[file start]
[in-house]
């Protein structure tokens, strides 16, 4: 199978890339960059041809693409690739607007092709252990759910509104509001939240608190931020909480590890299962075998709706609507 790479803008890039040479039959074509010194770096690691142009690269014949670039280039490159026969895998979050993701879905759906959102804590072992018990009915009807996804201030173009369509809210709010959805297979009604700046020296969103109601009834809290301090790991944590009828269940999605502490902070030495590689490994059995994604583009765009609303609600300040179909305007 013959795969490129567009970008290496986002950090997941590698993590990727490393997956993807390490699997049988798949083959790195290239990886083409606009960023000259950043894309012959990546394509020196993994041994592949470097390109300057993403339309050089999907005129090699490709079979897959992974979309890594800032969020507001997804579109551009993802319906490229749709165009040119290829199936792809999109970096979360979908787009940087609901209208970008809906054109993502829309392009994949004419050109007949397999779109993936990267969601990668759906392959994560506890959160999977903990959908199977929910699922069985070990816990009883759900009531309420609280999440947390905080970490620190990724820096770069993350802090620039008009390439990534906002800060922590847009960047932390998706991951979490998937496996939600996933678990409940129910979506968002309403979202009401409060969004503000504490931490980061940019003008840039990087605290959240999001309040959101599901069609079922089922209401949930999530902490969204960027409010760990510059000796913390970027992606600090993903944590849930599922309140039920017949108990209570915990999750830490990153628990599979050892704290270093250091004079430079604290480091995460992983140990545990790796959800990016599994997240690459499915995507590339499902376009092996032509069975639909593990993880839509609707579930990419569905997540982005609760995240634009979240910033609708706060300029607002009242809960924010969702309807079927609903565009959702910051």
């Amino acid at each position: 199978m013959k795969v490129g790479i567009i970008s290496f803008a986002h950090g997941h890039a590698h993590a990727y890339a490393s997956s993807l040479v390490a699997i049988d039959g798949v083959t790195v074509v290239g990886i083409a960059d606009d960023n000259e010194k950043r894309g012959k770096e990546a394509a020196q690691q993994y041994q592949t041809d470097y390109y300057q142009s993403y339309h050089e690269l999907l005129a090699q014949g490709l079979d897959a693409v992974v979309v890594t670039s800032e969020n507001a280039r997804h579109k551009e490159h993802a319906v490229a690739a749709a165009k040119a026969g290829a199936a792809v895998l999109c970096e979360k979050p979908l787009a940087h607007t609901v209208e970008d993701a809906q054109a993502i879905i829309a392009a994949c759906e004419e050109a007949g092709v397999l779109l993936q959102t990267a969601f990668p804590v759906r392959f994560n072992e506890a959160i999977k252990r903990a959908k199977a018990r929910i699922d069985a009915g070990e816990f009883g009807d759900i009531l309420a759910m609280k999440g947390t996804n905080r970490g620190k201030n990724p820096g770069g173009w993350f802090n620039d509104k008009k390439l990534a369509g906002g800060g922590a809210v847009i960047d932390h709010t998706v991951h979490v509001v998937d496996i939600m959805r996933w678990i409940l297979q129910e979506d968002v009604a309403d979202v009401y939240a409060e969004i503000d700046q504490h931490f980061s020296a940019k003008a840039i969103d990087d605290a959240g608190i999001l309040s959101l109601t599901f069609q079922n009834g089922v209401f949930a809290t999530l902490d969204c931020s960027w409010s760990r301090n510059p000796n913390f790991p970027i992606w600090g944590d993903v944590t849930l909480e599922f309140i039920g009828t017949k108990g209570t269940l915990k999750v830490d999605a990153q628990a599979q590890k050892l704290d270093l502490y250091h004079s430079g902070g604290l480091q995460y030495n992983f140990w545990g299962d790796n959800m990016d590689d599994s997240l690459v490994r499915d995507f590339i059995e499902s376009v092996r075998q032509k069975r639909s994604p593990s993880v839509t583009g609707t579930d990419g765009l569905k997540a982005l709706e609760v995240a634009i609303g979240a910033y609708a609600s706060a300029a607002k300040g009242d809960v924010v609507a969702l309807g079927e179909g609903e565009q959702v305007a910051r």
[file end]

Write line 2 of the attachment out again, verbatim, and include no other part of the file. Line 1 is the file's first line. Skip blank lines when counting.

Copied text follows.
């Protein structure tokens, strides 16, 4: 199978890339960059041809693409690739607007092709252990759910509104509001939240608190931020909480590890299962075998709706609507 790479803008890039040479039959074509010194770096690691142009690269014949670039280039490159026969895998979050993701879905759906959102804590072992018990009915009807996804201030173009369509809210709010959805297979009604700046020296969103109601009834809290301090790991944590009828269940999605502490902070030495590689490994059995994604583009765009609303609600300040179909305007 013959795969490129567009970008290496986002950090997941590698993590990727490393997956993807390490699997049988798949083959790195290239990886083409606009960023000259950043894309012959990546394509020196993994041994592949470097390109300057993403339309050089999907005129090699490709079979897959992974979309890594800032969020507001997804579109551009993802319906490229749709165009040119290829199936792809999109970096979360979908787009940087609901209208970008809906054109993502829309392009994949004419050109007949397999779109993936990267969601990668759906392959994560506890959160999977903990959908199977929910699922069985070990816990009883759900009531309420609280999440947390905080970490620190990724820096770069993350802090620039008009390439990534906002800060922590847009960047932390998706991951979490998937496996939600996933678990409940129910979506968002309403979202009401409060969004503000504490931490980061940019003008840039990087605290959240999001309040959101599901069609079922089922209401949930999530902490969204960027409010760990510059000796913390970027992606600090993903944590849930599922309140039920017949108990209570915990999750830490990153628990599979050892704290270093250091004079430079604290480091995460992983140990545990790796959800990016599994997240690459499915995507590339499902376009092996032509069975639909593990993880839509609707579930990419569905997540982005609760995240634009979240910033609708706060300029607002009242809960924010969702309807079927609903565009959702910051």